What was it like to return to that character and world? Was it something you ever thought you’d be doing?
HODGE: No. I was shocked when Dean Devlin, our producer, called me and said, “I’m getting the gang back together.” I was like, “Really?!” I know he’d been trying to find the right home for it for awhile, and it was just time and patience. Amazon became the right home. The reason why we’re even coming back is because the fan support has been so strong, which makes me really happy. It teaches me about fan loyalty. I can only be so grateful that we’re able to get the chance to come back. It’s never happened in my career. That kind of fan loyalty means so much. It means a great deal because it allows us, as artists, to understand the actual effect we have and the connection that we make with our audience. That fan loyalty is strong with Leverage. I see the same fan loyalty strong with City on a Hill. The fan support is everything. For me, it’s a great surprise, but one that’s quite awesome to experience.
I know that you can’t reveal any story points for Black Adam, but when you know that you’re going to be working alongside someone like The Rock with his work ethic, what do you do to step up your game? Do you come up with a whole training regimen for yourself?
HODGE: I was just saying this about Kevin, but I like to surround myself with teachers. When I, as a professional, get in the same room with somebody, I like to think that I’ve earned my space there because I’m of the same caliber, but at the same time, I position myself in a room with teachers who can help me evolve and go beyond where I’m at. Working with Kevin, I get to learn how he manages himself, how he manages a set, and how he handles the consistency and nature of his character and the story. That’s really great and impressive to watch and be a part of. There’s a reason that he’s a legend in the game. And when it comes to The Rock, I have an insane work ethic myself, but I’m looking at him like, “Brother, how do you do it?” He’s just on a whole different level. I’m eating all day. As soon as I get off of here with you, I’ve gotta go eat and work out. I’m trying to figure out how to balance it all. I have so much going on and I’m managing, but it takes a fantastic team, which I already have and am continually building on.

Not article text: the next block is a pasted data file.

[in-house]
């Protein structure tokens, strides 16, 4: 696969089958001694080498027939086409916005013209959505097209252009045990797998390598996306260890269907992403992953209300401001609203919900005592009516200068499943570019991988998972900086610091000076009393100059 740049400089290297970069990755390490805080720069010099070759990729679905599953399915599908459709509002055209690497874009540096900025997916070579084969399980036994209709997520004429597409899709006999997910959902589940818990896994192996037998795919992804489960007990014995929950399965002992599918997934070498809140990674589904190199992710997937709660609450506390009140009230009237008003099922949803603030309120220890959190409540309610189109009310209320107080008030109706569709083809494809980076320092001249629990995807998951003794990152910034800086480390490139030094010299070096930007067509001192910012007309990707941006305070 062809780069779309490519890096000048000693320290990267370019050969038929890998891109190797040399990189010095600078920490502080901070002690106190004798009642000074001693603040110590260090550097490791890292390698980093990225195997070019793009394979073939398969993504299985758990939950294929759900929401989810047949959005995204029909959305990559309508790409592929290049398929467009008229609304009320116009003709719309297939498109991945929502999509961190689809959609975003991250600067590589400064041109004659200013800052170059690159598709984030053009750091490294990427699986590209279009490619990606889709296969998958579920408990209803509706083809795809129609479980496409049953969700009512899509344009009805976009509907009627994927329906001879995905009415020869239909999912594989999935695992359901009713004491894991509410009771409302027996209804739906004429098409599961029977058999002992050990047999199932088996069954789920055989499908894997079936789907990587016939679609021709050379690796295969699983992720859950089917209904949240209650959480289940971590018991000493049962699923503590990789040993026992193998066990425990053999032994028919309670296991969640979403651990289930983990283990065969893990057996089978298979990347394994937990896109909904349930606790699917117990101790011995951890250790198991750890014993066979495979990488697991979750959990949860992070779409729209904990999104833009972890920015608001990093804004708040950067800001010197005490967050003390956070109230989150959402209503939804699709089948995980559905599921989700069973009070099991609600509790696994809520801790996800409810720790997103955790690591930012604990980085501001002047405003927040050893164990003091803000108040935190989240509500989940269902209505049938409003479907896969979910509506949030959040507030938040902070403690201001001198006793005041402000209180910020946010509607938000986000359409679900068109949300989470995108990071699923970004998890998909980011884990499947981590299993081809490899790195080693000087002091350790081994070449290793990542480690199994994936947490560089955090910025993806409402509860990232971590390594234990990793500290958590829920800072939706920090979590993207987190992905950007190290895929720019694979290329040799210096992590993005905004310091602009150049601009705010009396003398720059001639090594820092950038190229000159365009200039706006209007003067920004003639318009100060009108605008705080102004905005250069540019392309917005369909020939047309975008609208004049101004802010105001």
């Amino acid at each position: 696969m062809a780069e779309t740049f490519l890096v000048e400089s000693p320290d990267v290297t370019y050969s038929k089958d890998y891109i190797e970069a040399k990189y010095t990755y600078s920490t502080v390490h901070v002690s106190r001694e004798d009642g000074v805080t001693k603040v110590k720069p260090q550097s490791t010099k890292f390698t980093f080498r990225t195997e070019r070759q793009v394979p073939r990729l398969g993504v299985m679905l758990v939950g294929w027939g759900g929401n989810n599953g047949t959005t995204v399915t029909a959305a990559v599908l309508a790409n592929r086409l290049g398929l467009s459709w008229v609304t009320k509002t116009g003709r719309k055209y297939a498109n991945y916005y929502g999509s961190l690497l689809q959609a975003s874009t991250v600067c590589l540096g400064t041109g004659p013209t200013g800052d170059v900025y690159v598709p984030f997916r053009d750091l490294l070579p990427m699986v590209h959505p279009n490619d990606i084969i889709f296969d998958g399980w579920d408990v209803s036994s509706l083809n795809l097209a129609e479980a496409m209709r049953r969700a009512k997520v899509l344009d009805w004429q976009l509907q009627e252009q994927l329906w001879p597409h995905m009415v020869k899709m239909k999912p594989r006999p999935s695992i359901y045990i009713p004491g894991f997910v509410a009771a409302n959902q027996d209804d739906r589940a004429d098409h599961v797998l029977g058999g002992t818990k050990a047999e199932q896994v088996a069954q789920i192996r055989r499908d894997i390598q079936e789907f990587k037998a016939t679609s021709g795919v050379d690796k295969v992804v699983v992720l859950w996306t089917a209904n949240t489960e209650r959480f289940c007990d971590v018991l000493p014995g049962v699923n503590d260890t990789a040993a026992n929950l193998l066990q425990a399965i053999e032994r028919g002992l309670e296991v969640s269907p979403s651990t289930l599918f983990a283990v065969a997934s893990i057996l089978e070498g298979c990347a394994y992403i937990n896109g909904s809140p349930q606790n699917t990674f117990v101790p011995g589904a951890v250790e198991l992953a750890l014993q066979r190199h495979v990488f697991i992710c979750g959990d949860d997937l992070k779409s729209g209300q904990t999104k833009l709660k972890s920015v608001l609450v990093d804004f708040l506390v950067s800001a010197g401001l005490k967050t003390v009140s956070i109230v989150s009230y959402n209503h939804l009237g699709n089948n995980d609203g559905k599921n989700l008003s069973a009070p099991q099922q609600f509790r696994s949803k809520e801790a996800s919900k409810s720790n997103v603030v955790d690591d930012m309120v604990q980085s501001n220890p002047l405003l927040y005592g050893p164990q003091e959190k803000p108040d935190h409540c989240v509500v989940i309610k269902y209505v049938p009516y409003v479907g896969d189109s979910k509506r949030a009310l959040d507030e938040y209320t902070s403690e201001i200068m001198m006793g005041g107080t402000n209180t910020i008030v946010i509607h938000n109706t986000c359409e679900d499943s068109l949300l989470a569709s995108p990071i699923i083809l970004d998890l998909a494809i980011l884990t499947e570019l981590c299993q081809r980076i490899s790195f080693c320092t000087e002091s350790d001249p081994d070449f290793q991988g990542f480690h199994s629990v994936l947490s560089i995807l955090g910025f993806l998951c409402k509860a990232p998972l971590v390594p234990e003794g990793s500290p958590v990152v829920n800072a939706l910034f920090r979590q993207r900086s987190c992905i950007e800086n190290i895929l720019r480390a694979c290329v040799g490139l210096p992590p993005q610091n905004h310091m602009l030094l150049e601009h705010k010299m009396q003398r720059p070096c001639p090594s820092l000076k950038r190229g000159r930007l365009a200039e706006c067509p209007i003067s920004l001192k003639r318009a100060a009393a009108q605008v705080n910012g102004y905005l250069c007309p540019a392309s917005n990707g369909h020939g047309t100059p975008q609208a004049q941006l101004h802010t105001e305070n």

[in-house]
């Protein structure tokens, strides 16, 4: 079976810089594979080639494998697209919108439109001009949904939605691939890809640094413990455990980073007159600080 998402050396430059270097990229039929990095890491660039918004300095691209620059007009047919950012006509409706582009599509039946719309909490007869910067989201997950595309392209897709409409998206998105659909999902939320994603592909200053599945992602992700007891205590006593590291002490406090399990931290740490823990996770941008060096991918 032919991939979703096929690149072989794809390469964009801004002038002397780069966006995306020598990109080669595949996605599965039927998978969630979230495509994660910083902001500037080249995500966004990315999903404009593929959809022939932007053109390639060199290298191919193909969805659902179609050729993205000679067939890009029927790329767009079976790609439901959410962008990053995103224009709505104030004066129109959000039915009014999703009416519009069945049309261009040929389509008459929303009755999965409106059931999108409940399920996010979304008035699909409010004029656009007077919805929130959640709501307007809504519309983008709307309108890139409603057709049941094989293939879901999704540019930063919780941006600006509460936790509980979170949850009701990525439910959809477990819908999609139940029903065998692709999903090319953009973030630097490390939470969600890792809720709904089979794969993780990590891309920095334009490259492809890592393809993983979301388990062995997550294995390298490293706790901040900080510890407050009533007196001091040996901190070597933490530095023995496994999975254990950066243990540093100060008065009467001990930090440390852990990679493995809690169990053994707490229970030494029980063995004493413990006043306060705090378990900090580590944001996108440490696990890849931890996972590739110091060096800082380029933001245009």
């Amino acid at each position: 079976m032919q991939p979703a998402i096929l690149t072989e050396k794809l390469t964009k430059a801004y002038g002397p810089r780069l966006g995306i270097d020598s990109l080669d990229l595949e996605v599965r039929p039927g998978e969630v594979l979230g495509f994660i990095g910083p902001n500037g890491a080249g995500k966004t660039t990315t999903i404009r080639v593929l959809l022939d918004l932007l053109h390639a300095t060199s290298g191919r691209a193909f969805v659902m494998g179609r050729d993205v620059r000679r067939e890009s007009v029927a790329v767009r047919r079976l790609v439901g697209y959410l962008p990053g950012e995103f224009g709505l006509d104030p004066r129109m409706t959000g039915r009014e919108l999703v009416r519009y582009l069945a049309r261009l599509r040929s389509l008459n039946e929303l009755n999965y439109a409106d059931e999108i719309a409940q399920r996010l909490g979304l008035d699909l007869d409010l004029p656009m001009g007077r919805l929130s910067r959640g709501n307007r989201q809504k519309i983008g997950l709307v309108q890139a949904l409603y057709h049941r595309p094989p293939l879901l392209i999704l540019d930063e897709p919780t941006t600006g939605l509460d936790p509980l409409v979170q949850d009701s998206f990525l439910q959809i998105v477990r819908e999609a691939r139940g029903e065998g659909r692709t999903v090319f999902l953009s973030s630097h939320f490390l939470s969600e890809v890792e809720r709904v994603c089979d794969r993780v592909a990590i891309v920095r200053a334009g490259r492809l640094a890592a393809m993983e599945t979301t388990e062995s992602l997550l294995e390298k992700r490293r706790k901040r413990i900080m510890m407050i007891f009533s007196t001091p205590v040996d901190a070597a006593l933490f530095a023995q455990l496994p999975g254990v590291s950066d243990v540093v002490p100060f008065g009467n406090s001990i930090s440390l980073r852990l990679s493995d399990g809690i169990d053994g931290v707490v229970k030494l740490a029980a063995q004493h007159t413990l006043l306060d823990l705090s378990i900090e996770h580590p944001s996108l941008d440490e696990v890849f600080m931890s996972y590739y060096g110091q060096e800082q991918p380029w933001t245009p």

I can’t wait to sit down and just pick his brain about time management. If you look at his Instagram, he’s always working. He’s working at a high level, but everything is successful and it’s deliberate. That’s strategy. How do you manage that? It’s an amazing feat to see people who manage their time well, manage their projects, and it all maintains at a super high level. He’s broken records with his tequila company. He’s resilient with it. It’s really impressive to watch him. I’m grateful for the opportunity to sit there and talk to an entrepreneur at his level. He’s a machine. He’s a real athlete. He’s had years of this, so it’s his lifestyle. You can’t rush to get to that level. That’s not gonna happen overnight. That’s years and years of dedication.
City on a Hill airs on Sunday nights on Showtime.
KEEP READING: Aldis Hodge Reveals ‘Leverage’ Reboot Title & His Reaction to Reviving the TNT Crime Series
First Teaser Trailer for ‘Star Trek: Picard’ Season 2 Teases the Return of Q
John de Lancie is back!
About The Author
(4772 Articles Published)
Christina Radish is a Senior Reporter at Collider. Having worked at Collider for over a decade (since 2009), her primary focus is on film and television interviews with talent both in front of and behind the camera. She is a theme park fanatic, which has lead to covering various land and ride openings, and a huge music fan, for which she judges life by the time before Pearl Jam and the time after. She is also a member of the Critics Choice Association and the Television Critics Association.
From Christina Radish